Asbestosis is a chronic condition caused by inhalation of asbestos fibres – usually over an extended period.  

What is Asbestosis?

The condition refers to the scarring of lung tissue caused by the presence of microscopic asbestos fibres. Of the two types of fibres, serpentine (curved) and amphibole (straight), the latter causes the most damage to human tissue; its shape allowing it to embed itself deeply within tissue.

As the fibres infiltrate the lung tissue, where oxygen is transferred to the blood stream, the body’s immune system tries to digest them. Asbestos is strongly resistant to the attempts of the body to dissolve the fibres. The repeated efforts create a build-up of scar tissue on the lungs which eventually affect their ability to transfer oxygen to, and move carbon dioxide away from, the blood.

History of Asbestosis

Asbestosis was first diagnosed in Britain. Textile worker Nellie Kershaw presented to doctors suffering from respiratory problems. After learning of her occupation, doctors diagnosed the first case of disease due to workplace asbestos exposure. Her employers refused to recognise the link between asbestos and Kershaw’s symptoms. Throughout her palliative care they repeatedly ignored her claims for compensation. Even after her death her bereaved family’s claims for recompense were ignored.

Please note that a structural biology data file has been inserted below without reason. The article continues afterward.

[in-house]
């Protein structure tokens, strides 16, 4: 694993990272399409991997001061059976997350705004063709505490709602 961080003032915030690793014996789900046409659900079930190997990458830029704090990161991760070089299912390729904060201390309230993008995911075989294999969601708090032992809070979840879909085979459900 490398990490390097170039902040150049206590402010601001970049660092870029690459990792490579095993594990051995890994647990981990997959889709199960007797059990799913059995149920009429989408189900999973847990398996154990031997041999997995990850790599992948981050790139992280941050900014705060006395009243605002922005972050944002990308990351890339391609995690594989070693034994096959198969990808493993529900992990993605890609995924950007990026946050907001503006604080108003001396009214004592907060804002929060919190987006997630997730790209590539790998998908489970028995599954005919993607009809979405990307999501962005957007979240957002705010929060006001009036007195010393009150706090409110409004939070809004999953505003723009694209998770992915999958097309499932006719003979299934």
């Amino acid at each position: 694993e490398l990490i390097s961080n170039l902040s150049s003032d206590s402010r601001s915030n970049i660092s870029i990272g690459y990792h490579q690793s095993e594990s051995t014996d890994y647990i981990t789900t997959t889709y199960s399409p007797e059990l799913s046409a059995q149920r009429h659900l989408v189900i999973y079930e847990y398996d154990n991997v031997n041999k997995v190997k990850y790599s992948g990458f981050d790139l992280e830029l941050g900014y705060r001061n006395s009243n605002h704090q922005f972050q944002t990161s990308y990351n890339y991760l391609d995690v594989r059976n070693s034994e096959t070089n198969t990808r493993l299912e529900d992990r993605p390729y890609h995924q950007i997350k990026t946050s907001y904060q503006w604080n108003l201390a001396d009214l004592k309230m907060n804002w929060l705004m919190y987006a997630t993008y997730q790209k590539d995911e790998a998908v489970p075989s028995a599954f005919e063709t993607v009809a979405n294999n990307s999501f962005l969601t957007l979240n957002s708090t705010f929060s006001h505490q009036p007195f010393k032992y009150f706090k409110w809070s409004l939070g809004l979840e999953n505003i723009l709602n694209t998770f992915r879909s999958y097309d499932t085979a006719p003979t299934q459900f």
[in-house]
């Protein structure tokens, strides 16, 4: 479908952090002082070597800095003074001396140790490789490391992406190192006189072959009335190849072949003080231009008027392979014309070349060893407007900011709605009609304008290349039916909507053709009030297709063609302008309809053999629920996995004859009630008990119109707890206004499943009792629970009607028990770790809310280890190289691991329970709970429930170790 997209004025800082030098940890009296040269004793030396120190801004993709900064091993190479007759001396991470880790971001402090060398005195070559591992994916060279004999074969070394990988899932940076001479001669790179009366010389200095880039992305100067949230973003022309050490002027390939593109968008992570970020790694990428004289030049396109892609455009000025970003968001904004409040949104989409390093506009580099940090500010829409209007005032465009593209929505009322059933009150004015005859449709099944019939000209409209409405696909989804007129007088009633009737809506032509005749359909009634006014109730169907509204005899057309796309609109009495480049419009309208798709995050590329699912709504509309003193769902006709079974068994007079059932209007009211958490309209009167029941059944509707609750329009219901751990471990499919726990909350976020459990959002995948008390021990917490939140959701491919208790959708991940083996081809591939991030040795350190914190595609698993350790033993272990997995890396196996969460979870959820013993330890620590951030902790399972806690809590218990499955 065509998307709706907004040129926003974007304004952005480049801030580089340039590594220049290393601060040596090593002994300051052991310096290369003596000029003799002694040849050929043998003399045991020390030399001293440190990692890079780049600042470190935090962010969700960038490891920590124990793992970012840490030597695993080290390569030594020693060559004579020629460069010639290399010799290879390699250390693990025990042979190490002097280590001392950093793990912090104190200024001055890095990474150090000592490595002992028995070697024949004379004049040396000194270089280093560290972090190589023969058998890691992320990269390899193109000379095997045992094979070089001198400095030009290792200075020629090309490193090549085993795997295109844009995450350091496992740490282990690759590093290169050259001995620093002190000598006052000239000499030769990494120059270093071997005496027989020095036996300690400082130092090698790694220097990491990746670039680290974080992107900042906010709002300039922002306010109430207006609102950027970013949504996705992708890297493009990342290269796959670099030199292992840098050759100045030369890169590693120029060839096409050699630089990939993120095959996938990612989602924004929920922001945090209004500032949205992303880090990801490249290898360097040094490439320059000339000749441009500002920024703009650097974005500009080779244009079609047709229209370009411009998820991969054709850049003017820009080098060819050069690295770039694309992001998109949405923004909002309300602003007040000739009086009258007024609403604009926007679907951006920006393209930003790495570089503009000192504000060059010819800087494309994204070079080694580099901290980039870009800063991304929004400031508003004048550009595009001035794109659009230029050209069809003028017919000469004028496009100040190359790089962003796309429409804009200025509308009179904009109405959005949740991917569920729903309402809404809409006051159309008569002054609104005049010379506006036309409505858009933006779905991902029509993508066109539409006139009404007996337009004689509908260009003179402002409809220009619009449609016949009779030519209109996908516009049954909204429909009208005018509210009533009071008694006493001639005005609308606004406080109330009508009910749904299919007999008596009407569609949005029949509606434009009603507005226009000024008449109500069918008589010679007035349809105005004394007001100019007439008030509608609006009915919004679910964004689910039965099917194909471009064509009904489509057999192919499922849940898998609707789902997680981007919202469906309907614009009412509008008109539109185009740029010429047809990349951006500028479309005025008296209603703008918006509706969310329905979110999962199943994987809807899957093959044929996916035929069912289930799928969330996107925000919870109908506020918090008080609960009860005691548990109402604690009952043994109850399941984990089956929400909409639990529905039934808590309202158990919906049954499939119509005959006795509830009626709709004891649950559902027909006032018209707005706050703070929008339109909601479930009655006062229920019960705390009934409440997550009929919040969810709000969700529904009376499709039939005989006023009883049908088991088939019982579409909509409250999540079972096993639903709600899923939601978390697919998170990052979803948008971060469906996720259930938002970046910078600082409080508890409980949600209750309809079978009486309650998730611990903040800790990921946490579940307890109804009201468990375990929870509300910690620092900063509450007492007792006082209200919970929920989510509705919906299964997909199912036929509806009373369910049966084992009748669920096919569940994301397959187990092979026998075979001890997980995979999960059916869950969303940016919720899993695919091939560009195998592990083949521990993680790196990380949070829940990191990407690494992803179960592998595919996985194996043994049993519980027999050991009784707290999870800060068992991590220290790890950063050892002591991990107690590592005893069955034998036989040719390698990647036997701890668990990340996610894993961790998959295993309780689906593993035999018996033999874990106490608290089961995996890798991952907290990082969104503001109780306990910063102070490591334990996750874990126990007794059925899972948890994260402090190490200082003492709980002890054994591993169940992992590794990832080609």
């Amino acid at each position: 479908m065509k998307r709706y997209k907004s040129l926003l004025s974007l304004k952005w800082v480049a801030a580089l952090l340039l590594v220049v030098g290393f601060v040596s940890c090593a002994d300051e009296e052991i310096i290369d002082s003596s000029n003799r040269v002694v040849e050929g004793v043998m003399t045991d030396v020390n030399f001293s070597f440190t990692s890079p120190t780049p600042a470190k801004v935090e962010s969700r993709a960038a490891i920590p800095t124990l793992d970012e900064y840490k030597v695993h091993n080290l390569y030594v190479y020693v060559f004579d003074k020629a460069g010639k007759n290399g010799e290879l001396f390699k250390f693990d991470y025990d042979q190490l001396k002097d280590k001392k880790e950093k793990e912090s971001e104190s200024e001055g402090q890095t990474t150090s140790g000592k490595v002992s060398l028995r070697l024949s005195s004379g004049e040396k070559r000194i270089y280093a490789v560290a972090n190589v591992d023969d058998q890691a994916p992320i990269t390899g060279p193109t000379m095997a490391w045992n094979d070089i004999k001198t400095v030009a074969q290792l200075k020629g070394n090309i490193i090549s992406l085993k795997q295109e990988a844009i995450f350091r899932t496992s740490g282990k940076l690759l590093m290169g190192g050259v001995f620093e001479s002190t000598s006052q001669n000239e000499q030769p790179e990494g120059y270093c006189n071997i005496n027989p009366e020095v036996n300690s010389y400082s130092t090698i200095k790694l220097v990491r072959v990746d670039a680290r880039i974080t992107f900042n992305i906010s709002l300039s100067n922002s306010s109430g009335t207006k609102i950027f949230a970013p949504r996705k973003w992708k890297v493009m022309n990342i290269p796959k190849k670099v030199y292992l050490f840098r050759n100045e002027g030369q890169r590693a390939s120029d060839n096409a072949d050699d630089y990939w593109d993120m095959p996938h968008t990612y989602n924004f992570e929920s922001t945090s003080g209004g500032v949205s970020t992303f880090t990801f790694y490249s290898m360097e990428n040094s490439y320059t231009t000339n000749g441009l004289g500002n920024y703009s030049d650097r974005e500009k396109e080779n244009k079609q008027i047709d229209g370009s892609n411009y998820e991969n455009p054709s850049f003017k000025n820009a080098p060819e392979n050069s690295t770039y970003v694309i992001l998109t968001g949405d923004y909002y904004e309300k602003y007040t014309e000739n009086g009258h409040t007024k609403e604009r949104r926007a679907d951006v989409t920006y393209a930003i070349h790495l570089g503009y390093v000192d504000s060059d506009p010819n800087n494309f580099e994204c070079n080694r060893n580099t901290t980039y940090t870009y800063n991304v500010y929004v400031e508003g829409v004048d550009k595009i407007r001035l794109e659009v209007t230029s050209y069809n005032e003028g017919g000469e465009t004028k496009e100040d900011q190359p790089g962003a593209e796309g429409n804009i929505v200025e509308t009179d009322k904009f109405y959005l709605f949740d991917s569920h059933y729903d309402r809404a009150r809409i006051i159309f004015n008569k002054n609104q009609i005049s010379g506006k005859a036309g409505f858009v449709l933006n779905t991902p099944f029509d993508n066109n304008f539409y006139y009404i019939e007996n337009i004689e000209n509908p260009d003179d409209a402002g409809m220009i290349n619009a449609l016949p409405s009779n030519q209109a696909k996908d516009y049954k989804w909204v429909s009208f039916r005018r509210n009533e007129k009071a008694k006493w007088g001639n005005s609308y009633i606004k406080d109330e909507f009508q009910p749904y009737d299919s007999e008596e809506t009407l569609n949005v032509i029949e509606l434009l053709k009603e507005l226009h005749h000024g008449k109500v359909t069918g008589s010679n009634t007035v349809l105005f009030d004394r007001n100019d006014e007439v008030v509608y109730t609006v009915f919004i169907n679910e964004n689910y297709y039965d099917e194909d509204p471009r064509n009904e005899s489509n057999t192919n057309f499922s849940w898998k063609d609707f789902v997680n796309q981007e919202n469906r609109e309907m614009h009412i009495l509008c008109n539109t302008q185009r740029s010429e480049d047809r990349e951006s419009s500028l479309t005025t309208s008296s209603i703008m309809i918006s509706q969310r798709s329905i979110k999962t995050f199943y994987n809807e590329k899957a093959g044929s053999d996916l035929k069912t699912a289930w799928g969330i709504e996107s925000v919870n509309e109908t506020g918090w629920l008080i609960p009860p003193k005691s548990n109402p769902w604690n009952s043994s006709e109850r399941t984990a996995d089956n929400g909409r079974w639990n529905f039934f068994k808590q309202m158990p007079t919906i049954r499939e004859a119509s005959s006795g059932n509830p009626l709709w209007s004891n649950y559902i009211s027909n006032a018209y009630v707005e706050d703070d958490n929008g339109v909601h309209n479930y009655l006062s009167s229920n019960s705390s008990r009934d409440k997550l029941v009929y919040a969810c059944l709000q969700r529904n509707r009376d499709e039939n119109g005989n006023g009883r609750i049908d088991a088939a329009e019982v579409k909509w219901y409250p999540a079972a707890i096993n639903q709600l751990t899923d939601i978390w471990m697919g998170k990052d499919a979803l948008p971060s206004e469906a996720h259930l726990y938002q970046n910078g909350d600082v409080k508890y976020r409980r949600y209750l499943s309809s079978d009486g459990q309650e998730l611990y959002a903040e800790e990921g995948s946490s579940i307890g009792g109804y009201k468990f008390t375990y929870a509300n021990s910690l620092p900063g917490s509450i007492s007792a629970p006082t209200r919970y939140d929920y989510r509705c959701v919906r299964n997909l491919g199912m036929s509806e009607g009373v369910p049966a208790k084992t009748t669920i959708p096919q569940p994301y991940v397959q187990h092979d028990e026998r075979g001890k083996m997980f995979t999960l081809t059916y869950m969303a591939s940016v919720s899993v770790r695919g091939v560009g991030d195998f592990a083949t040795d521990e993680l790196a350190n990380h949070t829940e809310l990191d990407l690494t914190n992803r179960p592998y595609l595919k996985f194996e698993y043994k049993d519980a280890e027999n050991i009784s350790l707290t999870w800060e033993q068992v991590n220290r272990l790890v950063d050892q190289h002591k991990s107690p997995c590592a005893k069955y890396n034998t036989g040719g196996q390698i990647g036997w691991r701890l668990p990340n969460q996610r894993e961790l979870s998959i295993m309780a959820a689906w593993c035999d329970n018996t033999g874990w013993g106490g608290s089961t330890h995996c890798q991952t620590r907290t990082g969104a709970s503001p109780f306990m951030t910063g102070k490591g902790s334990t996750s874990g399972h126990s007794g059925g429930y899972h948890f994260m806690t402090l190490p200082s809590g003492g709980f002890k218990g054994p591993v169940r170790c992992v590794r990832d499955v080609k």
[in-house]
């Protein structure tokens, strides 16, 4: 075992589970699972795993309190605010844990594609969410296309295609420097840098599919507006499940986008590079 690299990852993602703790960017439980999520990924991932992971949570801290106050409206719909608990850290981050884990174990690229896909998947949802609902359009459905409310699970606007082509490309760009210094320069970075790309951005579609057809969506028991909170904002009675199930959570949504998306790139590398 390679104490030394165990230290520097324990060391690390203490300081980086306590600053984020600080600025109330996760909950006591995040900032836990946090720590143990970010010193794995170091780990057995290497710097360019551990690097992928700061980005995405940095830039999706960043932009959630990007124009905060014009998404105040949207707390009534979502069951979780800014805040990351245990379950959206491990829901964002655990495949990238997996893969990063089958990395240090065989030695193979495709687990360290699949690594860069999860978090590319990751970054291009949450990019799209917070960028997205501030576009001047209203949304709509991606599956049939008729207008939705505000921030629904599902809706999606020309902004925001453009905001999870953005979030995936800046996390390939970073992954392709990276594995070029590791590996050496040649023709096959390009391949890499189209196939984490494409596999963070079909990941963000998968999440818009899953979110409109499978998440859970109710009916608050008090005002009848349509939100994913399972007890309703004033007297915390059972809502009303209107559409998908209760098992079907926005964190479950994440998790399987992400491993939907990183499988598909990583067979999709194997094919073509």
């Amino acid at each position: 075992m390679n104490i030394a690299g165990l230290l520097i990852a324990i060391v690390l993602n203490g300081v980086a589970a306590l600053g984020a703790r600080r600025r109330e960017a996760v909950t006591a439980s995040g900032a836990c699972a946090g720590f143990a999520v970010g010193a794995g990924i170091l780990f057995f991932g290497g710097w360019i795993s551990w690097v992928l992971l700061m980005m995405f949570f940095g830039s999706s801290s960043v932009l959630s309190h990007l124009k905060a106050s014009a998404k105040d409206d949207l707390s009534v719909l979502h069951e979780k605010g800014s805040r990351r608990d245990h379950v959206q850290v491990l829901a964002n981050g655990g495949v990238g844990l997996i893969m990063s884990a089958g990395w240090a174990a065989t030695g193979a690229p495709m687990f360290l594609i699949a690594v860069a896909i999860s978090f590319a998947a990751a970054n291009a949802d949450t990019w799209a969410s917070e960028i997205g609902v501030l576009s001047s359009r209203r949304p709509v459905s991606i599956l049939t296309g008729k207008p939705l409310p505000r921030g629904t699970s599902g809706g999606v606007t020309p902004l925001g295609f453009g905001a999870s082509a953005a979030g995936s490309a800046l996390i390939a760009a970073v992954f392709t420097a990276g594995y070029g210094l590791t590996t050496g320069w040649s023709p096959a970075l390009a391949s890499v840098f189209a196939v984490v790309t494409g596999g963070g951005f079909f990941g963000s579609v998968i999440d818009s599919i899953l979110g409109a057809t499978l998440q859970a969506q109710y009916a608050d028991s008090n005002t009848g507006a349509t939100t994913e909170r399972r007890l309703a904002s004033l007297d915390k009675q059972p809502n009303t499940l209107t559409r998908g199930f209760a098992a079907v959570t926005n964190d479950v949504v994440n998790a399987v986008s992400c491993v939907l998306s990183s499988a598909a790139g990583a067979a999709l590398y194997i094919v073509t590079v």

This set the tone for the rest of the 20th Century, whereby businesses that had (knowingly and unknowingly) placed workers in hazardous situations fought to deny the link between the material and the symptoms.

It is estimated that at least 100 000 US shipping industry workers have died, or will die, from illness related to asbestos exposure.  

Am I at risk from Asbestosis?

Generally, unless you work in an industrial setting where asbestos fibres are present in the air, you are not at risk. However asbestos is present in many homes. See here for advice about how to deal with asbestos in your home.